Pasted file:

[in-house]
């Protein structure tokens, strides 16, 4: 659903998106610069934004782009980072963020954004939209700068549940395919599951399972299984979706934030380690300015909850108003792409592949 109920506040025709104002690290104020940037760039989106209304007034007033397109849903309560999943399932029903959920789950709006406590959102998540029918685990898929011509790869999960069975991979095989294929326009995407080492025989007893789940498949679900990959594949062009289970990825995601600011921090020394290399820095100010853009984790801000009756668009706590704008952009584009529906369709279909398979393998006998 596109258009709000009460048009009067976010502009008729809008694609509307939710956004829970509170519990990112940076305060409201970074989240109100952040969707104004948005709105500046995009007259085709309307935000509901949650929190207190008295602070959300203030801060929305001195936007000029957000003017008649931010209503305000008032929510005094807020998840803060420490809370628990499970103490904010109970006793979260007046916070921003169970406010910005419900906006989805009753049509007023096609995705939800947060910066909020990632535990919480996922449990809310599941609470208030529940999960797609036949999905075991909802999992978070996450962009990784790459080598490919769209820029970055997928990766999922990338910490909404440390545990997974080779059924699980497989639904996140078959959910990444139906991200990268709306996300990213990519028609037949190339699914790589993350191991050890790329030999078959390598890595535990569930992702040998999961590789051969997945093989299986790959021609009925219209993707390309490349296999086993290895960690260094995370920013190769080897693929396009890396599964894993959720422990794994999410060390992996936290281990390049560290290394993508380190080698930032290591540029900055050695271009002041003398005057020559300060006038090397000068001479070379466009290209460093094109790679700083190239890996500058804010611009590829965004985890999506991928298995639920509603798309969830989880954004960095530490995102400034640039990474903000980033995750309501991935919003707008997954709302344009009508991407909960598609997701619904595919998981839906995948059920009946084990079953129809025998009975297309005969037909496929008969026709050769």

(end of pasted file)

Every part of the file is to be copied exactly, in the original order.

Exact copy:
[in-house]
């Protein structure tokens, strides 16, 4: 659903998106610069934004782009980072963020954004939209700068549940395919599951399972299984979706934030380690300015909850108003792409592949 109920506040025709104002690290104020940037760039989106209304007034007033397109849903309560999943399932029903959920789950709006406590959102998540029918685990898929011509790869999960069975991979095989294929326009995407080492025989007893789940498949679900990959594949062009289970990825995601600011921090020394290399820095100010853009984790801000009756668009706590704008952009584009529906369709279909398979393998006998 596109258009709000009460048009009067976010502009008729809008694609509307939710956004829970509170519990990112940076305060409201970074989240109100952040969707104004948005709105500046995009007259085709309307935000509901949650929190207190008295602070959300203030801060929305001195936007000029957000003017008649931010209503305000008032929510005094807020998840803060420490809370628990499970103490904010109970006793979260007046916070921003169970406010910005419900906006989805009753049509007023096609995705939800947060910066909020990632535990919480996922449990809310599941609470208030529940999960797609036949999905075991909802999992978070996450962009990784790459080598490919769209820029970055997928990766999922990338910490909404440390545990997974080779059924699980497989639904996140078959959910990444139906991200990268709306996300990213990519028609037949190339699914790589993350191991050890790329030999078959390598890595535990569930992702040998999961590789051969997945093989299986790959021609009925219209993707390309490349296999086993290895960690260094995370920013190769080897693929396009890396599964894993959720422990794994999410060390992996936290281990390049560290290394993508380190080698930032290591540029900055050695271009002041003398005057020559300060006038090397000068001479070379466009290209460093094109790679700083190239890996500058804010611009590829965004985890999506991928298995639920509603798309969830989880954004960095530490995102400034640039990474903000980033995750309501991935919003707008997954709302344009009508991407909960598609997701619904595919998981839906995948059920009946084990079953129809025998009975297309005969037909496929008969026709050769």